According to the Indian philosophy, Arishadvarga (Shadripu) are the six enemies of mind, which are- lust, anger, greed, attachment, pride, and jealousy. These traits prevent a person from attaining salvation. On the same note, the director, Arvind Kamath projects his characters motivated by such desires in order to sustain through the scenarios. All of it as a whole makes up for a compelling whodunit thriller which doesn’t present every card upfront. Most of what the film presents is in a puzzling form which takes this neo-noir to a better level.
Arishadvarga deals with distinct characters from different levels of paradigm and presents their actions to be motivated by the aforementioned feelings in a way or the other. The Kannada-language film uses the survival instincts of its characters to get into its basic philosophy. Meanwhile, we meet an auto-driver, a film-editor, a producer, a director, an aspiring actor and another one, working as a gigolo. All of them add up to the conflicts making it a rather complex affair.
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In the opening scenes, an aspiring actor named Anish (Mahesh Bung) arrives at a mansion according to a call he had received. Even if his identity is revealed pretty soon to be a gigolo, he gets caught up with another conflict- a murder that he didn’t commit. The lady speaking through the phone accuses him of the crime and threatens with the CCTV footage that is constantly being recorded. Meanwhile, Sakshi Rao (Samyukta Hornad), an aspiring actress, enters the mansion which is followed by the kleptomaniac auto-driver’s entry. This is the same driver, whose petty theft leads the police to know about crime in the first place. Eventually, the wife of this murdered man enters the narrative only to find out of her husband’s shocking death. Not giving away much of the crucial plot-points further, the sense of mystery is cleverly made to linger over by the makers, throughout its runtime.
It almost plays a Rashomon of ideas in the sense that we, as an audience, are made to figure out the most truthful tale among the ones that are presented. The truth behind the culprit doesn’t matter as much as the story you ultimately choose to believe in. The ultimate truth is immaterial to the facets that it shows to portray how the characters think or act. Meanwhile, there can be many observations about what the role of women is reduced to in the society or about the film industry in general, for it being used as connective tissue. But, never does the film engage in sharing a preachy social message, rather focuses on the intentions and the roots of what makes a person behave like that. And all of this happens when all the characters are in greys, which makes the film even more compelling.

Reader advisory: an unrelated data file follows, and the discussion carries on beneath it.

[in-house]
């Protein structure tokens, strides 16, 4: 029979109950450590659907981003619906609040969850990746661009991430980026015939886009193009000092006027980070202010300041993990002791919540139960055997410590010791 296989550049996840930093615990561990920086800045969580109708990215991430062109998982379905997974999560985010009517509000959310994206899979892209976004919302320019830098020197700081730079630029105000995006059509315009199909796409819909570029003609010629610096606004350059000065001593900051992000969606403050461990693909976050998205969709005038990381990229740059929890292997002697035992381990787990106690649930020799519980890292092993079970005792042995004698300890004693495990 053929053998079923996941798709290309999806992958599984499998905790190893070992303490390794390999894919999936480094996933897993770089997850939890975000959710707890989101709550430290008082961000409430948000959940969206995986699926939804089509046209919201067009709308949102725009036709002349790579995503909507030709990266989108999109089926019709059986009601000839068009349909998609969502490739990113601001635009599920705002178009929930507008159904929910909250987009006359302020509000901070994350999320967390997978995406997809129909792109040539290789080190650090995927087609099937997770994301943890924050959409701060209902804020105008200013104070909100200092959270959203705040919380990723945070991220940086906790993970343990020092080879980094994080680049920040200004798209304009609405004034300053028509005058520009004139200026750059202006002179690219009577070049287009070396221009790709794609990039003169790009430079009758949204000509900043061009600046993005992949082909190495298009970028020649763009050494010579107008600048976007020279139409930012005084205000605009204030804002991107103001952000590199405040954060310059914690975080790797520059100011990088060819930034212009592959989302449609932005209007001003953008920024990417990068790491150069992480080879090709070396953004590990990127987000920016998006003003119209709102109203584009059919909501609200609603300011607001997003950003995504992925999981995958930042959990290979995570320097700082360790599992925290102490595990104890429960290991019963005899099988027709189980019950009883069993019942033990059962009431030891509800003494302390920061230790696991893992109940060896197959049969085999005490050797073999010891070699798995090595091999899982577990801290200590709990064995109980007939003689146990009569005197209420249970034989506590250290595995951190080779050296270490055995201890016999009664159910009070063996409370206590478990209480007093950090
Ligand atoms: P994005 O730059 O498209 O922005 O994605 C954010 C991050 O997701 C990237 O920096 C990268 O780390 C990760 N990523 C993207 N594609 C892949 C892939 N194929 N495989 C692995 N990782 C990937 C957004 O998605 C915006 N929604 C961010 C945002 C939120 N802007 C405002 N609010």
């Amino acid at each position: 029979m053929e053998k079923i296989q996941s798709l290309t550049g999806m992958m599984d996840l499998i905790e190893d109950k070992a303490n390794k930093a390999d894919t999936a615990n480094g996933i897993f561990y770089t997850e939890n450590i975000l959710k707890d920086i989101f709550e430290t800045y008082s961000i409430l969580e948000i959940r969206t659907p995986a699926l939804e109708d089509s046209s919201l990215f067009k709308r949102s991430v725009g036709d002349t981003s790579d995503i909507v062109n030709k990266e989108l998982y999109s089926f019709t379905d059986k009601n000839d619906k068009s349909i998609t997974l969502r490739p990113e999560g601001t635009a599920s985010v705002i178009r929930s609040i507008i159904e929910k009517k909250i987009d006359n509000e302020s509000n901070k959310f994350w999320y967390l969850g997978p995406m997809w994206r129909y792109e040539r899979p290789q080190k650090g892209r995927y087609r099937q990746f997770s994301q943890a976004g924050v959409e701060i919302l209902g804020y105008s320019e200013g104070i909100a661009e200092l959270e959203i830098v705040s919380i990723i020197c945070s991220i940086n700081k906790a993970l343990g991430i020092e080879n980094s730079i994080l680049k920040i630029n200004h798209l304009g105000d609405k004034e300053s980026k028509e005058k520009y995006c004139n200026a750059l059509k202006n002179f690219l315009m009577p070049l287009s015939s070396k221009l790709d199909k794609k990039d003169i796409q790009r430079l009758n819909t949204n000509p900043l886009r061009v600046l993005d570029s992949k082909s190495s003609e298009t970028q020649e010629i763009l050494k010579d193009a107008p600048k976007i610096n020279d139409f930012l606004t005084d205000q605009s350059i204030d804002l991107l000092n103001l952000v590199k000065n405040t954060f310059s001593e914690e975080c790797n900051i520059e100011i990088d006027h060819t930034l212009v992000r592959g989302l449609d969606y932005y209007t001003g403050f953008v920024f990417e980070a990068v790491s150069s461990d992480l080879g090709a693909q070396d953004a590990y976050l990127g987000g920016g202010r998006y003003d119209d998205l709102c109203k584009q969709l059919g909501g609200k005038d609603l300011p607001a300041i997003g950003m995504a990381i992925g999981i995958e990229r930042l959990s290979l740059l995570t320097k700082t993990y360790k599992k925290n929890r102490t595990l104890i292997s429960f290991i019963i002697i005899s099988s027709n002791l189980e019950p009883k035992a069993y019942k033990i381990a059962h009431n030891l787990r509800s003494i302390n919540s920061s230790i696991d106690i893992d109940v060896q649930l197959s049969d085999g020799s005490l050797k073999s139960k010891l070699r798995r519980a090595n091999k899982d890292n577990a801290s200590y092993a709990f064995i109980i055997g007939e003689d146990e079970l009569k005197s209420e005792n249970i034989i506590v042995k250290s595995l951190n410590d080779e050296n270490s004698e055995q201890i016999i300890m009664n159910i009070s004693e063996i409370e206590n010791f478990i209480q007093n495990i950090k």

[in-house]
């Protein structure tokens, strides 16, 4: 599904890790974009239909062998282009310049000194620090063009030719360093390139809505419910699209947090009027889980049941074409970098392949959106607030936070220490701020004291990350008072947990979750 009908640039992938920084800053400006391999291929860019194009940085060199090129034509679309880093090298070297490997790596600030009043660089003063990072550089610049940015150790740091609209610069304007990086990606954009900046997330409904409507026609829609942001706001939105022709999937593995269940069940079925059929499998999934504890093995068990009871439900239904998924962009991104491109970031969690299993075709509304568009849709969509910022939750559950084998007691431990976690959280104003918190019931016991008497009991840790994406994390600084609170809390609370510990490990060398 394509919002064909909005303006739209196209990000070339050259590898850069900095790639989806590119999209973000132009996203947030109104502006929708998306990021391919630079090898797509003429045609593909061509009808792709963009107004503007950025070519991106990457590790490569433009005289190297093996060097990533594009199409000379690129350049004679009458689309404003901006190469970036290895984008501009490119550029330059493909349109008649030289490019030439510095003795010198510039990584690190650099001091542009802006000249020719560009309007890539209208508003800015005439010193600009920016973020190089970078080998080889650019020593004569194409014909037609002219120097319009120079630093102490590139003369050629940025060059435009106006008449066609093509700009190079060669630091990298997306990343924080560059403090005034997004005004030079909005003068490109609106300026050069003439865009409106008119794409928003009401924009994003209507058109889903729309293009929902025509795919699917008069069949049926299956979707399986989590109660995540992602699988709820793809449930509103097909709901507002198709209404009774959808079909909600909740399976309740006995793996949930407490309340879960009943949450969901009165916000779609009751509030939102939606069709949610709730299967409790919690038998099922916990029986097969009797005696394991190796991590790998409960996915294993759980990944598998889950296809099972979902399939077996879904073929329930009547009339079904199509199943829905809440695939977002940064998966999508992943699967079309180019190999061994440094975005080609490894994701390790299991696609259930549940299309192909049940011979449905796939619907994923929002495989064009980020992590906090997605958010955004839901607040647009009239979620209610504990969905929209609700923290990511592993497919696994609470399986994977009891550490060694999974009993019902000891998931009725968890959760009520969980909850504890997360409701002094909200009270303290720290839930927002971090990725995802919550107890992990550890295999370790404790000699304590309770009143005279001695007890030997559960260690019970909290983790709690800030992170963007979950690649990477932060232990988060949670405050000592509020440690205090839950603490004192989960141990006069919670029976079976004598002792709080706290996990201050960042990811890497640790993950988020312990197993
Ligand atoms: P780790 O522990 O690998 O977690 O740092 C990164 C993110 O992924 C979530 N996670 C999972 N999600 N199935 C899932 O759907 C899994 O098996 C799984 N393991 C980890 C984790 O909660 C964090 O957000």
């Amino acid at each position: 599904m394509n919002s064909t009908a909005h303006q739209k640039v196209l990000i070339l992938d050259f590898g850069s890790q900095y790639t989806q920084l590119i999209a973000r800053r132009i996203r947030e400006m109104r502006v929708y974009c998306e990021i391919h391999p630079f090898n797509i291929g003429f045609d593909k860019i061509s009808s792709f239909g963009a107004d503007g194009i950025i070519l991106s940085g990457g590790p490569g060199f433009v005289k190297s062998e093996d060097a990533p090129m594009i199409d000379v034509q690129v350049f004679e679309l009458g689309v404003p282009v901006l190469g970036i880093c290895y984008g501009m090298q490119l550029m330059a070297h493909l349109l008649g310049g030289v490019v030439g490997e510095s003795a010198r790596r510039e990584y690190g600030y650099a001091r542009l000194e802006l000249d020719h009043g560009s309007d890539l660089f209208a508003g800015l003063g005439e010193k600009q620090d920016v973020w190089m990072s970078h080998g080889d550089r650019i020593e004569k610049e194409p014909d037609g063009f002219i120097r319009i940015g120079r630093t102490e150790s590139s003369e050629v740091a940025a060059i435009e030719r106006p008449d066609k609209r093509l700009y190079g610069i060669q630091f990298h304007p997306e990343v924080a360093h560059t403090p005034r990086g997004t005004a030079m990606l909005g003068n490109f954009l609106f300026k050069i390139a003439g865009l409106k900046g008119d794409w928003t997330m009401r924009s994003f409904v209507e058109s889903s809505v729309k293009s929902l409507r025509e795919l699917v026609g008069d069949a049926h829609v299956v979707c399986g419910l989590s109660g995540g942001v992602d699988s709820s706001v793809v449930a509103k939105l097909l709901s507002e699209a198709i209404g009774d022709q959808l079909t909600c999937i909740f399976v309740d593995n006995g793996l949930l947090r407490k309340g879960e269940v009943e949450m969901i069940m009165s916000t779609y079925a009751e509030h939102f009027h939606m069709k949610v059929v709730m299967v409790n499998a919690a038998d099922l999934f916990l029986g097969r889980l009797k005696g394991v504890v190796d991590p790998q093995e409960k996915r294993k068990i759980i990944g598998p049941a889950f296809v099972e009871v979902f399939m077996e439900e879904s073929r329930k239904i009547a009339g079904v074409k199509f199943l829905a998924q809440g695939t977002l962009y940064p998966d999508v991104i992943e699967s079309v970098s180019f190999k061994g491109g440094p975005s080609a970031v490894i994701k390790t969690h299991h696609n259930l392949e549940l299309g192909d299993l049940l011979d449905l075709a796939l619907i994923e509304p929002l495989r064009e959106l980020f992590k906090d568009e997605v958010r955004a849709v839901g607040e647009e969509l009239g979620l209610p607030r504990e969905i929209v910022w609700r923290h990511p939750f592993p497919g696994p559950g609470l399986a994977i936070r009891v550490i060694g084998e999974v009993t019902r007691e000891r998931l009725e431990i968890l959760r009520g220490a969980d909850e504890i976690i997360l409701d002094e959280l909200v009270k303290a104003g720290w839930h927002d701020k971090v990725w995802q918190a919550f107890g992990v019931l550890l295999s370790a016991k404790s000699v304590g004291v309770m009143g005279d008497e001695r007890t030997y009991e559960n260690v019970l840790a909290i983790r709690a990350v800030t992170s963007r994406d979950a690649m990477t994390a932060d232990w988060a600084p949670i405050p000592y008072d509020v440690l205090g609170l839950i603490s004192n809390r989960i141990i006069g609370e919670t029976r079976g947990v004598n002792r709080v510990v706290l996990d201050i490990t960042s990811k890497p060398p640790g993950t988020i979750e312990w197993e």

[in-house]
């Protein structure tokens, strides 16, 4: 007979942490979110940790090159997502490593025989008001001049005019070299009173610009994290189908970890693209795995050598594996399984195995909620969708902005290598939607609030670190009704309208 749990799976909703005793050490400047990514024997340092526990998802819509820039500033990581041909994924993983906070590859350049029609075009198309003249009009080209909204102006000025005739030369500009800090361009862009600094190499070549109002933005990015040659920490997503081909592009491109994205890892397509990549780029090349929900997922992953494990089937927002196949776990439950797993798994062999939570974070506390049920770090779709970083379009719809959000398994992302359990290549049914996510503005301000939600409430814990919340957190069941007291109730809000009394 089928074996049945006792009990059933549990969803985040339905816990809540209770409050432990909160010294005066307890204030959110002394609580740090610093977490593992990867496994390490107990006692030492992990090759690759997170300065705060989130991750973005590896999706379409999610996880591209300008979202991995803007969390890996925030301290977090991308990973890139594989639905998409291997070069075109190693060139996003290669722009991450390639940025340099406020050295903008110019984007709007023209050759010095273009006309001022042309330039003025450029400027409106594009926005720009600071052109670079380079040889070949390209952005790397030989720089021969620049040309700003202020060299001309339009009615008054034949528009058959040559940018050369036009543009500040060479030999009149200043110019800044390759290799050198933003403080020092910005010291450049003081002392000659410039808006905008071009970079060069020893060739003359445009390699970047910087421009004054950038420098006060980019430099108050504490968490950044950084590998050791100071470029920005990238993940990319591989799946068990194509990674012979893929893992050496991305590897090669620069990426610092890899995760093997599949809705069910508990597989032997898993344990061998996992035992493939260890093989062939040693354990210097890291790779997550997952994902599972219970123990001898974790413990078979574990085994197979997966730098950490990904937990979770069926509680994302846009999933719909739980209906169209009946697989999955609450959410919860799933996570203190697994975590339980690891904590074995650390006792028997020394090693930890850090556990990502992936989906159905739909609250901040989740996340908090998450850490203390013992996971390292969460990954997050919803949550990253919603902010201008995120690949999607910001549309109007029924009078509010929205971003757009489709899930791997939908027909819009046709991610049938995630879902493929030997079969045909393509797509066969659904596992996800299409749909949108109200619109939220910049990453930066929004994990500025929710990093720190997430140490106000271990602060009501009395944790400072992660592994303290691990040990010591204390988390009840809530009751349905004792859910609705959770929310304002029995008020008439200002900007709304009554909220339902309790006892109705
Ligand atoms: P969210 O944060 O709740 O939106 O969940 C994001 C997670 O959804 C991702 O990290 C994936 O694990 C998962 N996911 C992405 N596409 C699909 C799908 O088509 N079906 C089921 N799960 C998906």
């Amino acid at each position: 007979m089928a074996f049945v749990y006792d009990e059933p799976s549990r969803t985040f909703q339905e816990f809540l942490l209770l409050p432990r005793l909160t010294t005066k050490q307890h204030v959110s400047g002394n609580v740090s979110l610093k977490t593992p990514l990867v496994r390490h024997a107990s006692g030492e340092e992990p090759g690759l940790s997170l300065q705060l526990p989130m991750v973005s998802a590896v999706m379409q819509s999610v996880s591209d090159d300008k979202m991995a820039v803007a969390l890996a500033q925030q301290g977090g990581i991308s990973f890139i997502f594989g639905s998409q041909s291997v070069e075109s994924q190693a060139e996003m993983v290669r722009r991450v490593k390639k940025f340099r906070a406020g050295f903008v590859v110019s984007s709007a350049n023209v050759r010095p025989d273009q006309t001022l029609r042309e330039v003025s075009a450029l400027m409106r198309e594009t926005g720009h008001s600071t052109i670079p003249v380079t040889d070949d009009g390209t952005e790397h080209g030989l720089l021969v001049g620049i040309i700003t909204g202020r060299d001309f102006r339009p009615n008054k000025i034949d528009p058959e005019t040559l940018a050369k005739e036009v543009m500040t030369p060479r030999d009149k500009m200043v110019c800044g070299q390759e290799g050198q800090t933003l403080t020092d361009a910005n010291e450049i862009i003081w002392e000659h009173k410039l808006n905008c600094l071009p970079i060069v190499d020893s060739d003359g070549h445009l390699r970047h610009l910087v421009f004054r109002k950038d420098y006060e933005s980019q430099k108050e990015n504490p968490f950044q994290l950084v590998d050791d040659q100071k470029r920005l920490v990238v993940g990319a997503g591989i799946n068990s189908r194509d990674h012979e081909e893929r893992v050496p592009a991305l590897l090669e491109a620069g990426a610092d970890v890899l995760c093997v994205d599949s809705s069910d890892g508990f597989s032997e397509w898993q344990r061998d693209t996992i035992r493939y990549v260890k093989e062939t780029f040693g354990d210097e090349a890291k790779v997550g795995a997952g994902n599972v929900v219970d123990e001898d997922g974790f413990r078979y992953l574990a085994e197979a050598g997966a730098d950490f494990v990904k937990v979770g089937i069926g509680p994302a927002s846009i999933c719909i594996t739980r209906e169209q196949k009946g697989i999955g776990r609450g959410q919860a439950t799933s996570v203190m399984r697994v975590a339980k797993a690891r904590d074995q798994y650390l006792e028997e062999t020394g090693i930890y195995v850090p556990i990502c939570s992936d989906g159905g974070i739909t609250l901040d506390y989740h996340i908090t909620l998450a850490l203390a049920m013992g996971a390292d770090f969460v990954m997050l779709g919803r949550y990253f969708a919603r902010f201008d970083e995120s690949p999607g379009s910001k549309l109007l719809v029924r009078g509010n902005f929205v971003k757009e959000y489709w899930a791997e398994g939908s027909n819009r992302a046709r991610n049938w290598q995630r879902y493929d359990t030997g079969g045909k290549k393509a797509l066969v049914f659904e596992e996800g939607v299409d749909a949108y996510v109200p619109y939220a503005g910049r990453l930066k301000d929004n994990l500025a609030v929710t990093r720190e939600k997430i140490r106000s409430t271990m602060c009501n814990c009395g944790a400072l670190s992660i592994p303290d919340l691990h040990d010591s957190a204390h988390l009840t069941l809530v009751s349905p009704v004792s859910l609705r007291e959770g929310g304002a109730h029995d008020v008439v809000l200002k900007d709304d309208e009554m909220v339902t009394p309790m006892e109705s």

The performances seem natural from every cast member, which complements the realism that the director tries to achieve. The use of sync sound for most of its duration with the cleverly shot footage inside of the mansion adds even more authenticity to the film. Besides, the shifts between different timelines help to further establish the mosaic of ideas as intended. And with the characters juxtaposing with one another, it seems appropriate. While Sakshi, the aspiring actress, is forced to marry out of the social pressure, the 30-something female film-editor is marrying a much older film-producer. Everything plays a role in the bigger picture.
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The only problem perhaps is that the film is longer than what the subject requires, making the standout moments often feel flat. If some of its unnecessary scenes were cut to get to the point, the narrative would have been even crisper to share its clever punches. And it does have a bunch of those while presenting its humor in subtle ways. One of the instances that I clearly remember is the pop-track ‘It’s hard out here for a pimp’ playing in the background during the discussion between a cop and a casting director! Moments like these will almost pass by if you don’t pay attention to such details.
But as mentioned before, these punches along with the brilliant character arcs are not highlighted because of the length. That has to do with its original soundtrack which unnecessarily drags the narrative. I’m all in for a track that serves a purpose for the narration, especially the ones from this film, which expressed characters’ emotions and the motivations precisely (thanks to the subtitles). Even a particularly eccentric track about Weed and its related implications on the narrative is so catchy yet moody, that uplifts the overall film. On the other hand, some of the musical numbers felt unnecessarily added for the sake of it, which disturbed the overall flow. For a suspense thriller, the mood depiction needs to be present to the degree not to lose focus on its basic conflicts. While Arishadvarga succeeds in some of those, it dilutes its impact by the others.